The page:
The Jakarta Post
When world leaders join France in condemning the act of terrorism that claimed the lives of three people at a church in Nice on Thursday, there is a reason to worry about so-called dueling extremisms now creeping over French soil, and perhaps across Europe.
The Nice attack came less than two weeks after a Chechen refugee beheaded teacher Samuel Paty in the northern Paris suburb of Éragny for showing cartoons published in the satirical magazine Charlie Hebdo depicting the Prophet Muhammad to his students in his class. For Muslims, visualization of the Prophet is highly offensive.
In the context of secularism that has shaped France as it is today, Paty was doing no wrong in propagating freedom of expression, a value that laid the foundation of the nation known as a beacon of democracy. It came as no surprise, therefore, when President Emmanuel Macron hailed Paty as a “hero” for representing the secular, free-thinking values of the Republic, which in the case of Charlie Hebdo could mean freedom to offend a religion, and denounced radical Islamists for perpetrating the murder.
However, Macron’s statement has ignited anger in the Muslim world, including Indonesia, the world’s largest predominantly Muslim country. Vice President Ma’ruf Amin, a respected figure in Nahdlatul Ulama (NU), which is regarded as a representation of moderate Islam, was quoted by his spokesman as expressing concern about the perpetuation of Islamophobia in Europe, which runs counter to Indonesia’s championing of Islam as a blessing for the universe.
It is unlikely that all the pressure, even threats to boycott French products, will change France. Nor will Indonesia’s preaching of Islam as a peaceful and just religion that can coexist with democracy and respect human rights.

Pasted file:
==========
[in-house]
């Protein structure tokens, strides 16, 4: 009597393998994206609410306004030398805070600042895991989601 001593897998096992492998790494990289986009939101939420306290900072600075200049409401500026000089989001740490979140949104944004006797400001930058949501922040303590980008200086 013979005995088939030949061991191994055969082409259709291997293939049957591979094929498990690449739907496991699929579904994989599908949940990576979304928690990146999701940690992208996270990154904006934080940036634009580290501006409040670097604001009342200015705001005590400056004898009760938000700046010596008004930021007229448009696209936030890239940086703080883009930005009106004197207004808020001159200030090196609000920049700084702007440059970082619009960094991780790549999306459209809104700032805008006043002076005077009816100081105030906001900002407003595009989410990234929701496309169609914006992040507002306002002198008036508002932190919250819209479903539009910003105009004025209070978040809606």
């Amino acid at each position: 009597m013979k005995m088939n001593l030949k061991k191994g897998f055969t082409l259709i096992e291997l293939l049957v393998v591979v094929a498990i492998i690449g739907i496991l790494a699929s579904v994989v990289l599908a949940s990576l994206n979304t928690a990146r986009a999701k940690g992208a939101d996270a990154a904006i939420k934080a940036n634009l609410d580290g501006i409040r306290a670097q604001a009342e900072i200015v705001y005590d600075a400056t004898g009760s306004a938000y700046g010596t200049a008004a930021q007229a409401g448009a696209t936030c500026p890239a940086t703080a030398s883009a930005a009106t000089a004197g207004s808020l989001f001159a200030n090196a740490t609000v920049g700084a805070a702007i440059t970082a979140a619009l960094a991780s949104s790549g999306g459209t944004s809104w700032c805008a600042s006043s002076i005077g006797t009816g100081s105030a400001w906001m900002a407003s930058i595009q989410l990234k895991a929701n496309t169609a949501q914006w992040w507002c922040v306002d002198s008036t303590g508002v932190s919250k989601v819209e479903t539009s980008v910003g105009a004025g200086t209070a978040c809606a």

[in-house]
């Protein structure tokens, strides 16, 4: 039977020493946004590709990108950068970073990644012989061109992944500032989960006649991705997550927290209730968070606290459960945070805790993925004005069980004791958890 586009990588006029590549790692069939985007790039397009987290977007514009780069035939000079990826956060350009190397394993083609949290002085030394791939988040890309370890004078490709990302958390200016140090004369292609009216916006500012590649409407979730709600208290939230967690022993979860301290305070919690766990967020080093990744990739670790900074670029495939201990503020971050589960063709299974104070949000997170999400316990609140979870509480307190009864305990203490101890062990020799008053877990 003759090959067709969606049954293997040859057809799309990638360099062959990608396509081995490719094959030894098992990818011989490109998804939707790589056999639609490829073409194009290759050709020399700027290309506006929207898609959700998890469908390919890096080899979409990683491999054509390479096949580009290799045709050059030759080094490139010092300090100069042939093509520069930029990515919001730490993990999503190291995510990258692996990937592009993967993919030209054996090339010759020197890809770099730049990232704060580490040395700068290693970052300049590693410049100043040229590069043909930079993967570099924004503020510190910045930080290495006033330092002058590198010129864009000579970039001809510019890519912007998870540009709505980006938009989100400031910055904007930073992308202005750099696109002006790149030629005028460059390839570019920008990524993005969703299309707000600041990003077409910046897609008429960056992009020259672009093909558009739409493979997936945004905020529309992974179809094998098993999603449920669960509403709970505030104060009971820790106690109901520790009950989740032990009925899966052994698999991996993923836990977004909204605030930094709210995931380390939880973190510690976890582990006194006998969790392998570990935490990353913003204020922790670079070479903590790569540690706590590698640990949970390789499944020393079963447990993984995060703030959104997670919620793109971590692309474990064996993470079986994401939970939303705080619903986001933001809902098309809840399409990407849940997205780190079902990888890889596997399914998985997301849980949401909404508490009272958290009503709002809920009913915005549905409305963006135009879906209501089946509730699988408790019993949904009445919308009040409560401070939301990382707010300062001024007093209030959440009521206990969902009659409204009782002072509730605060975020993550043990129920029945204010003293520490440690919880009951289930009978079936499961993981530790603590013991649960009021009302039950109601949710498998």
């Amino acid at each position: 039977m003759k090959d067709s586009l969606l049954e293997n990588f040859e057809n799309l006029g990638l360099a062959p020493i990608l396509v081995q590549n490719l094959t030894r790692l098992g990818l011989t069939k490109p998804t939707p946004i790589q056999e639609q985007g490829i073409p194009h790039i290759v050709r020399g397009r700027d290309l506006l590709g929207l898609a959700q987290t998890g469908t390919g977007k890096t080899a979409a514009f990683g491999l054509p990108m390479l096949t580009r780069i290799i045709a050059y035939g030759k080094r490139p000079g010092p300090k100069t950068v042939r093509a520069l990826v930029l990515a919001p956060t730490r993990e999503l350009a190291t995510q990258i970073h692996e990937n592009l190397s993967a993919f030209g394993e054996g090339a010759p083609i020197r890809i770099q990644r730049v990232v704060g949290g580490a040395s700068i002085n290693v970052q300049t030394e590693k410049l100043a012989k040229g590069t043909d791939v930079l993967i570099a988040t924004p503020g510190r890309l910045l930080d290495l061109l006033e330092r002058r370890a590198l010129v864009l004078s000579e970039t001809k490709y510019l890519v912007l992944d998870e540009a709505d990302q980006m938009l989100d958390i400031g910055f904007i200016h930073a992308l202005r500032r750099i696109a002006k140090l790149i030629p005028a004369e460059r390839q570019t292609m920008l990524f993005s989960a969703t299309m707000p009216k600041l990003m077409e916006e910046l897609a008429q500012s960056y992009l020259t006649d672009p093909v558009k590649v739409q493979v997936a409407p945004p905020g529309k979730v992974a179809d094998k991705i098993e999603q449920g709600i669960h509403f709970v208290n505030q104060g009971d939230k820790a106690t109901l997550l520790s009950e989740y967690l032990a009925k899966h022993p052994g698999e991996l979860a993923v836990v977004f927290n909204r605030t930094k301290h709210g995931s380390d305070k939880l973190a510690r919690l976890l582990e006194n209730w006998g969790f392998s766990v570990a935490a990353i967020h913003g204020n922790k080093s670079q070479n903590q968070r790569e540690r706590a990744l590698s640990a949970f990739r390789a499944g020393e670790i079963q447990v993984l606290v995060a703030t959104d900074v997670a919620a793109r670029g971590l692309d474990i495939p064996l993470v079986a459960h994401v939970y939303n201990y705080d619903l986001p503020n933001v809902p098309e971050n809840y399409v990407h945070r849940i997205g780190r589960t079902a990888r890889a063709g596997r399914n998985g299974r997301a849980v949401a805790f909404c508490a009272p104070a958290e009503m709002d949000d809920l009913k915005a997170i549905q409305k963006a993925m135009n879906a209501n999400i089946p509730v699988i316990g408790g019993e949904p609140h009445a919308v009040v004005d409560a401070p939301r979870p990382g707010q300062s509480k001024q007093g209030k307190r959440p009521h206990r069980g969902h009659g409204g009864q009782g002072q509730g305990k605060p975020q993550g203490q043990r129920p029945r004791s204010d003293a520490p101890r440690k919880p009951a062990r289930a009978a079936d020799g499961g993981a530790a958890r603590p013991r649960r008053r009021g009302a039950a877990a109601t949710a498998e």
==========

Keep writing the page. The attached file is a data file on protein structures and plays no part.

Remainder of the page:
France had seen a series of terrorist attacks, even before gunmen murdered 12 people in the office of Charlie Hebdo in 2015. All these acts of terrorism unified France as a nation of diverse cultures and religions.
But the controversy surrounding the satirical magazine, including the 2015 killings and the most recent attacks, appears to have unveiled the tensions in France, home to about 6 million Muslims. The majority of French Muslims do not condone Islamic extremism and have condemned the stabbings in Nice and Paty’s killing, but experts fear they are prone to stigma and labeling.
Following the serial attacks, social scientists have pointed to a misinterpretation of France’s long-held faith in secularism. While on the one hand it cannot force someone to follow a religion, on the other hand it is not supposed to prevent people from following their religion, which is what occurs when the wearing of the niqab and burqa by Muslim women is banned.
The repercussions of the latest terrorist attacks can be more worrying if they take the form of right-wing extremism. Just hours after the Nice attack, police in Avignon, 260 kilometers away, shot dead a man who refused to drop the handgun he had used to threaten a North African trader. The police said the man, who had previously received psychiatric treatment, was wearing a blue jacket bearing the logo of Defend Europe, a far-right, anti-immigrant group.